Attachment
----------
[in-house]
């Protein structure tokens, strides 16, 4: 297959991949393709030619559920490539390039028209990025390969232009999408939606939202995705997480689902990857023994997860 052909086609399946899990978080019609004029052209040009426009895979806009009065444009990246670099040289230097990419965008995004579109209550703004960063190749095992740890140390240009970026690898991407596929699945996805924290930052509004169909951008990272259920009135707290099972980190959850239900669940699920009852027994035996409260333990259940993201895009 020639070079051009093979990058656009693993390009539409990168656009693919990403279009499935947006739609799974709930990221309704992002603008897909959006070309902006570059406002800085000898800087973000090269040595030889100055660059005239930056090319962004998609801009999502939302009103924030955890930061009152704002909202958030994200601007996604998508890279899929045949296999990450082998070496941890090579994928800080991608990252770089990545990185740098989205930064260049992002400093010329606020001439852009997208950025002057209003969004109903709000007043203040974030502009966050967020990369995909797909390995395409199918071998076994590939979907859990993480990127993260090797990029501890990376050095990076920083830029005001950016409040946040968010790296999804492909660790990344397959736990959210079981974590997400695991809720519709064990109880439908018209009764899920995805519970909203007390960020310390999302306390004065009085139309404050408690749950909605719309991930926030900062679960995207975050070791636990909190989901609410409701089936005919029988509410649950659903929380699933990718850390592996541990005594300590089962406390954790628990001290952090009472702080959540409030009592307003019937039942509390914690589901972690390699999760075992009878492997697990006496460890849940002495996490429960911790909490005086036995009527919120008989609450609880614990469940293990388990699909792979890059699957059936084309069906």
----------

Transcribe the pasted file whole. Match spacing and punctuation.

[in-house]
């Protein structure tokens, strides 16, 4: 297959991949393709030619559920490539390039028209990025390969232009999408939606939202995705997480689902990857023994997860 052909086609399946899990978080019609004029052209040009426009895979806009009065444009990246670099040289230097990419965008995004579109209550703004960063190749095992740890140390240009970026690898991407596929699945996805924290930052509004169909951008990272259920009135707290099972980190959850239900669940699920009852027994035996409260333990259940993201895009 020639070079051009093979990058656009693993390009539409990168656009693919990403279009499935947006739609799974709930990221309704992002603008897909959006070309902006570059406002800085000898800087973000090269040595030889100055660059005239930056090319962004998609801009999502939302009103924030955890930061009152704002909202958030994200601007996604998508890279899929045949296999990450082998070496941890090579994928800080991608990252770089990545990185740098989205930064260049992002400093010329606020001439852009997208950025002057209003969004109903709000007043203040974030502009966050967020990369995909797909390995395409199918071998076994590939979907859990993480990127993260090797990029501890990376050095990076920083830029005001950016409040946040968010790296999804492909660790990344397959736990959210079981974590997400695991809720519709064990109880439908018209009764899920995805519970909203007390960020310390999302306390004065009085139309404050408690749950909605719309991930926030900062679960995207975050070791636990909190989901609410409701089936005919029988509410649950659903929380699933990718850390592996541990005594300590089962406390954790628990001290952090009472702080959540409030009592307003019937039942509390914690589901972690390699999760075992009878492997697990006496460890849940002495996490429960911790909490005086036995009527919120008989609450609880614990469940293990388990699909792979890059699957059936084309069906």